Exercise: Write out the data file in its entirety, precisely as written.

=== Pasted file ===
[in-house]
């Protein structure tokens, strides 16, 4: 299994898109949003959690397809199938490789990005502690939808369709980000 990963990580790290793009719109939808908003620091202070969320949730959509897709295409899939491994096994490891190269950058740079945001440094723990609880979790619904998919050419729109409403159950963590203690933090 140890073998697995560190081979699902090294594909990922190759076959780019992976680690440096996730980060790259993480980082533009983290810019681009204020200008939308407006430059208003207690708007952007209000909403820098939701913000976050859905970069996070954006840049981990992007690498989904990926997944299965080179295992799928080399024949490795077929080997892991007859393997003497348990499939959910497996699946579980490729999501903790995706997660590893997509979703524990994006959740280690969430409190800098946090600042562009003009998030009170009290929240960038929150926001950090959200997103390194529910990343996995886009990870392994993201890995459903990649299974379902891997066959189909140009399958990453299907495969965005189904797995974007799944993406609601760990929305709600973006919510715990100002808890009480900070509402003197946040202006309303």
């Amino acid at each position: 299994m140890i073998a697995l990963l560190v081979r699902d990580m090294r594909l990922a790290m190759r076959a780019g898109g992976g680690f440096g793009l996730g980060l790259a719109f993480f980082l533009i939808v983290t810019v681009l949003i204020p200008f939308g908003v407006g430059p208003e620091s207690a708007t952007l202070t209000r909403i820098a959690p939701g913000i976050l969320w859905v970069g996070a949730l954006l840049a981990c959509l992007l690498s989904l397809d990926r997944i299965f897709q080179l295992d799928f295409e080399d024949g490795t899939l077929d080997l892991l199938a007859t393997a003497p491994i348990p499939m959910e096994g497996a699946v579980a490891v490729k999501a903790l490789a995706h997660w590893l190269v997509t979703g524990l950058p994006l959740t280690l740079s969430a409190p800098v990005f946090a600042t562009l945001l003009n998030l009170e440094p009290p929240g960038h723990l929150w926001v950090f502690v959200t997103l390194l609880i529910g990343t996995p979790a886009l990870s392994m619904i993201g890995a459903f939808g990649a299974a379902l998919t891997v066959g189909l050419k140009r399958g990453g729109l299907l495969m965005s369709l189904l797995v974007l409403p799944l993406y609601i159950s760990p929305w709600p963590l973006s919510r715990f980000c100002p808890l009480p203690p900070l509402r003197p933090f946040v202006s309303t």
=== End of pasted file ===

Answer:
[in-house]
């Protein structure tokens, strides 16, 4: 299994898109949003959690397809199938490789990005502690939808369709980000 990963990580790290793009719109939808908003620091202070969320949730959509897709295409899939491994096994490891190269950058740079945001440094723990609880979790619904998919050419729109409403159950963590203690933090 140890073998697995560190081979699902090294594909990922190759076959780019992976680690440096996730980060790259993480980082533009983290810019681009204020200008939308407006430059208003207690708007952007209000909403820098939701913000976050859905970069996070954006840049981990992007690498989904990926997944299965080179295992799928080399024949490795077929080997892991007859393997003497348990499939959910497996699946579980490729999501903790995706997660590893997509979703524990994006959740280690969430409190800098946090600042562009003009998030009170009290929240960038929150926001950090959200997103390194529910990343996995886009990870392994993201890995459903990649299974379902891997066959189909140009399958990453299907495969965005189904797995974007799944993406609601760990929305709600973006919510715990100002808890009480900070509402003197946040202006309303």
């Amino acid at each position: 299994m140890i073998a697995l990963l560190v081979r699902d990580m090294r594909l990922a790290m190759r076959a780019g898109g992976g680690f440096g793009l996730g980060l790259a719109f993480f980082l533009i939808v983290t810019v681009l949003i204020p200008f939308g908003v407006g430059p208003e620091s207690a708007t952007l202070t209000r909403i820098a959690p939701g913000i976050l969320w859905v970069g996070a949730l954006l840049a981990c959509l992007l690498s989904l397809d990926r997944i299965f897709q080179l295992d799928f295409e080399d024949g490795t899939l077929d080997l892991l199938a007859t393997a003497p491994i348990p499939m959910e096994g497996a699946v579980a490891v490729k999501a903790l490789a995706h997660w590893l190269v997509t979703g524990l950058p994006l959740t280690l740079s969430a409190p800098v990005f946090a600042t562009l945001l003009n998030l009170e440094p009290p929240g960038h723990l929150w926001v950090f502690v959200t997103l390194l609880i529910g990343t996995p979790a886009l990870s392994m619904i993201g890995a459903f939808g990649a299974a379902l998919t891997v066959g189909l050419k140009r399958g990453g729109l299907l495969m965005s369709l189904l797995v974007l409403p799944l993406y609601i159950s760990p929305w709600p963590l973006s919510r715990f980000c100002p808890l009480p203690p900070l509402r003197p933090f946040v202006s309303t």